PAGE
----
All in the mind – the mental side of playing golf
Possibly more than any other game I know, golf is a mind game. Of course, it’s about technique, and practice, and raw, natural talent – but it’s also about what is going on inside your head at the crucial moments.
There can be few games where someone’s mental condition is so plainly (and sometimes painfully) obvious – who can forget poor Jean Van de Velde’s dramatic collapse as he arrived at the 18th tee needing only a double bogey to win the 1999 Open Championship at Carnoustie – and then proceeded to throw it all away with a series of disastrous shots.
Moments like this show vividly how overpowering negative thoughts can be once they take control in moments of pressure. Ultimately, while a golf swing is performed by muscles and sinew, it is the mind that controls every aspect of that action. If the mind isn’t clear, or is confused or distracted, this internal conflict will be played out physically.
So, I thought it would be interesting to look at a few of the ways in which you can help yourself to stay mentally strong during your next round.
Have a pre-shot routine
The pre-shot routine is absolutely crucial in golf. Just as lighting an incense stick might prepare a meditator’s mind for focus, or rolling up their football socks might calm someone just before taking a penalty, rituals are a vital part of mental and physical preparation. They essentially act as a cue for the mind to get ready to do something it has practiced many times – it is your way of saying to yourself: ‘stop thinking about that last shot, now it’s time to focus again on this one’.
So, whatever your routine is, stick to it, and make it something you practice as rigorously as every other part of your game. Use it as a process that helps you to clear your mind and prepare your body.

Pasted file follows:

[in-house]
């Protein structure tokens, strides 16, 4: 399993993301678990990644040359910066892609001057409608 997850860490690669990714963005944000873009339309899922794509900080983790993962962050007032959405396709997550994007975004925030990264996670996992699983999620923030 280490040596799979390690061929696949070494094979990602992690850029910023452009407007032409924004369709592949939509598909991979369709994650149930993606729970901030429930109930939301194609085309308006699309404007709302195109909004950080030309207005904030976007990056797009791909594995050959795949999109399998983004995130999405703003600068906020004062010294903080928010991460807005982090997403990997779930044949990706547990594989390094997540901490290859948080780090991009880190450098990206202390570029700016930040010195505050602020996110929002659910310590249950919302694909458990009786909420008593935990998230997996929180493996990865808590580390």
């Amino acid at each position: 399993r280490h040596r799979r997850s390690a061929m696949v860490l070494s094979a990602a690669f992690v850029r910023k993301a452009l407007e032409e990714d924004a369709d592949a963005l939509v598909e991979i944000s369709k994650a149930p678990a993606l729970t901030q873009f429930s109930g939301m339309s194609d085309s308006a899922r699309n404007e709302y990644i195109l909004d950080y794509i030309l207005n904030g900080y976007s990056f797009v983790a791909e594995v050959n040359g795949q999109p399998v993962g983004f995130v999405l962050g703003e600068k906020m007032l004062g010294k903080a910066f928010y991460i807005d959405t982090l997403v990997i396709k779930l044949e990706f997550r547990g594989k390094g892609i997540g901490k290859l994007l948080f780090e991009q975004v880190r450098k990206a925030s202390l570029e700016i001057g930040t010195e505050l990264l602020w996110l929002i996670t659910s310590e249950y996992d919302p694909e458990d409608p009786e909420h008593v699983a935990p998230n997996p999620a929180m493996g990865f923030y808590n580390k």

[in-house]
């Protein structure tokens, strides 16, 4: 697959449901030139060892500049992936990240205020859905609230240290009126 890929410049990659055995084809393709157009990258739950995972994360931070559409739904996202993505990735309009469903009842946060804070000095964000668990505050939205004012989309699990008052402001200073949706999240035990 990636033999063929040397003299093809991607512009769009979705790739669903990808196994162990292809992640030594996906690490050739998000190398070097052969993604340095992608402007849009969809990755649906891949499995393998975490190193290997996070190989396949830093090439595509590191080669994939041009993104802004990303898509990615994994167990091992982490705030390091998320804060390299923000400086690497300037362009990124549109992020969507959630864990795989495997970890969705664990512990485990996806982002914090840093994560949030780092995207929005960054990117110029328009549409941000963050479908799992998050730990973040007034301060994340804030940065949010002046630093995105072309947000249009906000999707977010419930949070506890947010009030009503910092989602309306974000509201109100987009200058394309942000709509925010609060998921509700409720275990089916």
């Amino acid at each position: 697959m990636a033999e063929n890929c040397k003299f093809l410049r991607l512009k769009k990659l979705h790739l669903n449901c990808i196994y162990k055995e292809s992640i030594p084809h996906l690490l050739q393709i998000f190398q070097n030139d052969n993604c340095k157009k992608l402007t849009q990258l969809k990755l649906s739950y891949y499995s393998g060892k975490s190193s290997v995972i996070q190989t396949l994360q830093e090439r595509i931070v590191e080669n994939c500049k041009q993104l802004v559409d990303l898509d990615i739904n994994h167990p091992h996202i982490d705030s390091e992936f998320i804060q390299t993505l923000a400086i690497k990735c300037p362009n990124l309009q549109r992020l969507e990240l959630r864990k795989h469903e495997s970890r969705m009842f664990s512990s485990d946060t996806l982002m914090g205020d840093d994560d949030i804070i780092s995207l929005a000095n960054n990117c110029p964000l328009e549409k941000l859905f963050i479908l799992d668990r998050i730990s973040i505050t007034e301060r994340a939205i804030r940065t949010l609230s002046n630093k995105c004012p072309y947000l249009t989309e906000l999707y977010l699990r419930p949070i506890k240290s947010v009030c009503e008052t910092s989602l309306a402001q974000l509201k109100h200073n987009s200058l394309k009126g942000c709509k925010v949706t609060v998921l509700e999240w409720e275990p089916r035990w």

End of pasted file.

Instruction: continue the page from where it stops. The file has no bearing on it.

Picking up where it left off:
Focus on the ball
This might seem obvious, but there is a good point here about focus. Once you’ve chosen your club, and decided where you’re trying to land the ball, what do you actually focus on? From a mental point of view, this is hugely important – there are a lot of potential distractions as you prepare to take your swing, both externally and internally. But the object of your attention has to be the ball: trust your swing, trust your club and shot choice, and forget about everything else. Look at the ball – pick a dimple – and clear your mind.
Stay in the present
A crucial lesson, that so many golfers (including myself) often forget. The past has passed, the future is still to come – and so the only thing really to focus on is this moment. And yet this is actually incredibly hard to do properly – largely because the most powerful mental aspects of the game of golf often play out as the emotions you’re feeling as a result of the shot you’ve just played. You might be angry with yourself for a poor shot choice, or even feeling full of confidence because of a fantastic one. Either way, don’t bring it into the current shot. Being present, clear-minded and focused will relax your body and mind, and will allow you to execute your swing without any interference.
We’re all different, as people and as golfers. Because golf is such a mental game, you can often tell a lot about a person simply by how they play. So, don’t try and be the player that you’re not. If you’re a steady, conservative kind of person, don’t try and force yourself to be reckless on the course. Or, if you’re someone who is instinctive and impetuous, don’t try and stamp this out completely when you’re playing. The mind and body work best together when everything feels natural, and not forced – so always play the way that feels right to you.
Choose your moment
So much of golf is about choice – club choice and shot choice most obviously. But it’s worth reminding ourselves that we also have a choice about the mental attitude we take into a game – even into individual holes. Some holes demand a more open, confident approach, while others demand something more cautious. Managing these differing mental attitudes, hole by hole, is absolutely crucial – especially in terms of balancing how far you take them. It’s all too easy for confidence to become over-confidence and recklessness – or for caution to descend into fear.
So, be very alert to your internal emotional weather – learn how to recognise the warning signs of when things are going wrong, and develop the mental strength to choose the right attitude for the right moment.